The Watervliet Arsenal is an Army owned-and-operated manufacturing facility and is the oldest, continuously active arsenal in the United States. It began operations during the War of 1812, and celebrated its 200th year of continuous service to the nation on July 14, 2013.

Today's arsenal is relied upon by U.S. and foreign militaries to produce the most advanced, high-tech, high-powered weaponry for cannon, howitzer, and mortar systems. This National Historic Registered Landmark has an annual economic benefit to the local community in excess of $90 million.
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Mar 21, 2018
Yesterday at 8:08 PM
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As the Boeing tanker continues to see delays and cost overruns, the Air Force is airing its complaints.
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Has Boeing Been Neglecting KC-46?

Mar 30, 2018
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After years of delays and technical setbacks for
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tanker program, the U.S. Air Force is running out of patience with the aerospace giant.

Air Force Secretary Heather Wilson ripped Boeing in front of the House Armed Services Committee during a March 20 hearing, complaining that the manufacturer is more focused on its commercial business than “on getting this right for the Air Force.”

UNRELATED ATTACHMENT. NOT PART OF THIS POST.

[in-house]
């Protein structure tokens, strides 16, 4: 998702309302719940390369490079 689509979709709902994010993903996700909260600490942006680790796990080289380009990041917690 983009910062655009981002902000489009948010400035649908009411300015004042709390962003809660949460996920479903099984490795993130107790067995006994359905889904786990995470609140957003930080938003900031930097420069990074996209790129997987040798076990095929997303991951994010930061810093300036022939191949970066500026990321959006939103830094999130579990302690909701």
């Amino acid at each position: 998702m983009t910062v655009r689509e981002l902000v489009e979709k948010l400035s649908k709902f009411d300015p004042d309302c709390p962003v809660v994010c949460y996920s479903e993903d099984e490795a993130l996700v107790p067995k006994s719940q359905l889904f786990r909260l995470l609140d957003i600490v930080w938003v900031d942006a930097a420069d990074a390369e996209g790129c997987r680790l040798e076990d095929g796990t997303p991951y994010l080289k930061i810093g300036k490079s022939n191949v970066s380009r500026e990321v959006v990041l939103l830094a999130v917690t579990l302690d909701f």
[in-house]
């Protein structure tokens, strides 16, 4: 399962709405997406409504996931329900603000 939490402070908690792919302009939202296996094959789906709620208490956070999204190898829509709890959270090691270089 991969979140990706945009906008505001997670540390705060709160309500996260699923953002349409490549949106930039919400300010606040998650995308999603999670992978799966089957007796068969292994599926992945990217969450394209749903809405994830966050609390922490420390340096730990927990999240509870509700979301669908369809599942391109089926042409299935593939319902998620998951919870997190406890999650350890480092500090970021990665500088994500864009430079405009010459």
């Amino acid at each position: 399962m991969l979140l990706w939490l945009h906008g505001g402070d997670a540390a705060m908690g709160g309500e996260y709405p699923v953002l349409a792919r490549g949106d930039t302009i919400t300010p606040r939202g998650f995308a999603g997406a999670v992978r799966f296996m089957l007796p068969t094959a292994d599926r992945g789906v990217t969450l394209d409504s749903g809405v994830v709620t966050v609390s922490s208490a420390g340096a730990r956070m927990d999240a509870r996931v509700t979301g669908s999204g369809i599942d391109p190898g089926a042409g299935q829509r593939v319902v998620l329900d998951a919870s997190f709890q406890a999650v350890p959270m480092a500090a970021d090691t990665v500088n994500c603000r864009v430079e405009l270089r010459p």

As if in response, Leanne Caret, CEO of
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, is reorganizing its defense business. In a move Boeing says has been in the works for several months, the company will stand up two new divisions starting April 2: Commercial Derivative Aircraft, and Missile and Weapon Systems, spokesman Todd Blecher confirmed March 29. Simultaneously, Boeing will eliminate a “Development” business unit created in 2015.

The Commercial Derivative Aircraft unit, to be based in Seattle, will handle the KC-46, the U.S. Navy’s P-8 maritime patrol aircraft and the new Air Force One, all of which derive from Boeing commercial jetliners. The Missile and Weapon Systems unit will be based in Huntsville, Alabama.

“The organizational move reflects the fact that tanker is progressing toward delivery and its transition to a production effort is more than a development one,” Blecher wrote in a March 29 email to Aviation Week.

The move appears designed to reassure the Pentagon that Boeing is laser-focused on delivering the beleaguered KC-46 as well as other commercial-derivative aircraft.

“I think there’s a perception that the company sees its future as more commercial jetliner-oriented and they prioritized resources accordingly,” says Richard Aboulafia, an analyst with the Teal Group. “This sends a message that they are determined to fight that impression.”

But Boeing has a long way to go to get the KC-46 back on track. The Air Force recently added two new Category 1 deficiencies—the most severe type—to the KC-46’s growing list of problems. The two new technical issues could further delay fielding of the aircraft, the first of which will not make it to the fleet until late 2018 at the earliest, the Air Force estimates.

This delay jeopardizes Boeing’s ability to meet a contractual deadline to deliver 18 operationally ready tankers to the Air Force by October, a date that has already slipped from the original target of August 2017.

Boeing was late to acknowledge that the first KC-46 would not be delivered by the end of 2017, a longtime internal goal. So the Air Force believes it has reason to be skeptical that the pending deadline will be met.